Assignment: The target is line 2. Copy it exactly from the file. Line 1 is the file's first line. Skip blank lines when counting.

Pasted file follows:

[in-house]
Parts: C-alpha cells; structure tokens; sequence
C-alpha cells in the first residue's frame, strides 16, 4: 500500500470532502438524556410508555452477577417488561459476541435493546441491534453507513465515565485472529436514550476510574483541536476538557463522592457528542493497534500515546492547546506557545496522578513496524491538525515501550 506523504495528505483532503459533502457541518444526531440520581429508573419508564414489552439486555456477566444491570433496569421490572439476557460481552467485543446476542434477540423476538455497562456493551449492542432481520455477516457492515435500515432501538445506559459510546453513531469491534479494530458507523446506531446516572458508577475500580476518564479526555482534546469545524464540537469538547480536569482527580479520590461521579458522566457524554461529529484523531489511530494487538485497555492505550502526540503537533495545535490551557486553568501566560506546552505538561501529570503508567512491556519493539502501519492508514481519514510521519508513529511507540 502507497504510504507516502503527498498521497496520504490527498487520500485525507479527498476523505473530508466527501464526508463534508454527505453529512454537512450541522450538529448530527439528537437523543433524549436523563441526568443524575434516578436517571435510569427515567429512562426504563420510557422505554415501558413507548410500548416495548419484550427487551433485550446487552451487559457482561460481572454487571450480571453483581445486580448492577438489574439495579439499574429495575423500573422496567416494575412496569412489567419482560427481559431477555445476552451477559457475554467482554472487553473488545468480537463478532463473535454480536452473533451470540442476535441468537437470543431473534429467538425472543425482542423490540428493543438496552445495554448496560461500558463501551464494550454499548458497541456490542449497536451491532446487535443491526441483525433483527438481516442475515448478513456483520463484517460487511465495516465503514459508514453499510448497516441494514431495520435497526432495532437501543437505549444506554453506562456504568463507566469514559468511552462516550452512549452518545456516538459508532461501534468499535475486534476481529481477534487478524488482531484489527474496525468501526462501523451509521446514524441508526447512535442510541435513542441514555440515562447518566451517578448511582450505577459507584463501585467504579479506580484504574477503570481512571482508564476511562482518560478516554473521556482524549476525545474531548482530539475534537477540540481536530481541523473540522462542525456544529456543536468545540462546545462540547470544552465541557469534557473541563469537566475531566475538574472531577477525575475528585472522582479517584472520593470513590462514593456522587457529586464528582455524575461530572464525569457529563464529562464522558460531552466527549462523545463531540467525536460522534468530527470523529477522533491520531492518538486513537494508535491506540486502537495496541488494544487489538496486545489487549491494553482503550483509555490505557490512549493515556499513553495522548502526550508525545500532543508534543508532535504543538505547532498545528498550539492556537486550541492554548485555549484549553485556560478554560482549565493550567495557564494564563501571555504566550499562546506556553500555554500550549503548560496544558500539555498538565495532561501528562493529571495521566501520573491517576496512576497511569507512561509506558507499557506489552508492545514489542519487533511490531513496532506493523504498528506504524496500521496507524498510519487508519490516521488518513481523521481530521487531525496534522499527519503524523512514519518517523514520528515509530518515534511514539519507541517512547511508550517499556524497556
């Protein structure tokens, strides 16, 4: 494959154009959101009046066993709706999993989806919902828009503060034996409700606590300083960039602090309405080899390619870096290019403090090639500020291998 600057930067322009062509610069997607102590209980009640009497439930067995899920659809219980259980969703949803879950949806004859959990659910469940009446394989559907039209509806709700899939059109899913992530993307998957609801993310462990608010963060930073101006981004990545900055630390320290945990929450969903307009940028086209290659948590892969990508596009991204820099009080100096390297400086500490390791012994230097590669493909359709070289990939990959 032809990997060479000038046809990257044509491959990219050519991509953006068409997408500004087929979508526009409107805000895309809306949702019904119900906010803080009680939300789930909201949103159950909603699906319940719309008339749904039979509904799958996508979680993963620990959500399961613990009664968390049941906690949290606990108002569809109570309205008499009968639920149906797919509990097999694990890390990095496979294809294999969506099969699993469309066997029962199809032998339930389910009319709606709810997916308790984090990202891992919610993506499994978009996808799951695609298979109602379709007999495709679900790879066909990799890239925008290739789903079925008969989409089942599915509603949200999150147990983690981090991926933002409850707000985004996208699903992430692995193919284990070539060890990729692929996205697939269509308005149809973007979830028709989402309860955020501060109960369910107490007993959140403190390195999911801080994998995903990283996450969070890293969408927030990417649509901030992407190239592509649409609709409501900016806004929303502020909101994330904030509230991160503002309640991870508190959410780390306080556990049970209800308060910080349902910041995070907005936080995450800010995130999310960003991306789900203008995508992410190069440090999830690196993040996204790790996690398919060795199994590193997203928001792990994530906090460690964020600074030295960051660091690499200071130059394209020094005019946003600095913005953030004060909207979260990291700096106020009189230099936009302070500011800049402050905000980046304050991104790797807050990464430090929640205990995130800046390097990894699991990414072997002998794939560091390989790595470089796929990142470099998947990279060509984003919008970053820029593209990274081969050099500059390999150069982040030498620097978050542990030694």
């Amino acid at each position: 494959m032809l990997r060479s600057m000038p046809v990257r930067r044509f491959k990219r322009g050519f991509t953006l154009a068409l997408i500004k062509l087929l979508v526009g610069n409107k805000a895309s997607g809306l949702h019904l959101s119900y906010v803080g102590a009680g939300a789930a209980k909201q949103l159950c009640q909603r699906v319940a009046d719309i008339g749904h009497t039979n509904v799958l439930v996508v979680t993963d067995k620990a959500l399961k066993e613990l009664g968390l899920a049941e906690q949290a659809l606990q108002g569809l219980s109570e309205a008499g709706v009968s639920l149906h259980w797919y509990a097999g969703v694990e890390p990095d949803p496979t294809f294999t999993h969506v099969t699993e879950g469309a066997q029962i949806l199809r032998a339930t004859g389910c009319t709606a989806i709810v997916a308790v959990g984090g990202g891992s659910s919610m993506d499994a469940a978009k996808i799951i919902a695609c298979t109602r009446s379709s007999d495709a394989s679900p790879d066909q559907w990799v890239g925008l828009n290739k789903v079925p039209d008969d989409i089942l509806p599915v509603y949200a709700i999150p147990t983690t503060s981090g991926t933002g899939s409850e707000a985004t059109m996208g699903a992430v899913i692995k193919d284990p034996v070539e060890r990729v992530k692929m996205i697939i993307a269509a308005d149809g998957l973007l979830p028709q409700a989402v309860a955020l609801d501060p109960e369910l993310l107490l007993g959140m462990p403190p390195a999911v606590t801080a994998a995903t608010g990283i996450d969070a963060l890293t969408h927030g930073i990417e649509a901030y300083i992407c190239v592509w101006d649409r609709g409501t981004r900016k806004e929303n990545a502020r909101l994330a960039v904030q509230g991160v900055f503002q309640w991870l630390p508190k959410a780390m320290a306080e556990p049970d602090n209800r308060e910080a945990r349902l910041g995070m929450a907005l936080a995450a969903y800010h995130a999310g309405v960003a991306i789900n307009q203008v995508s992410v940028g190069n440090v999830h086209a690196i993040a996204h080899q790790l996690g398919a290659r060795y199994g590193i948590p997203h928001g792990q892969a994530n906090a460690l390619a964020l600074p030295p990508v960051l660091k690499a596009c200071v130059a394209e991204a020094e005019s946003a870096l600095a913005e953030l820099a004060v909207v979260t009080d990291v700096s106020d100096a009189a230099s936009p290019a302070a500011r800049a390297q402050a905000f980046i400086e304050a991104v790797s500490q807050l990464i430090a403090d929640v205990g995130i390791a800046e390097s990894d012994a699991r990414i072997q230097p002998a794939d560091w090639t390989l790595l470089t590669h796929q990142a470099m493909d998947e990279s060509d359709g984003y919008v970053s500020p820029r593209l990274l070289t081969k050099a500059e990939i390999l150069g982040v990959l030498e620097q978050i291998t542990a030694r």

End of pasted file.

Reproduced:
Parts: C-alpha cells; structure tokens; sequence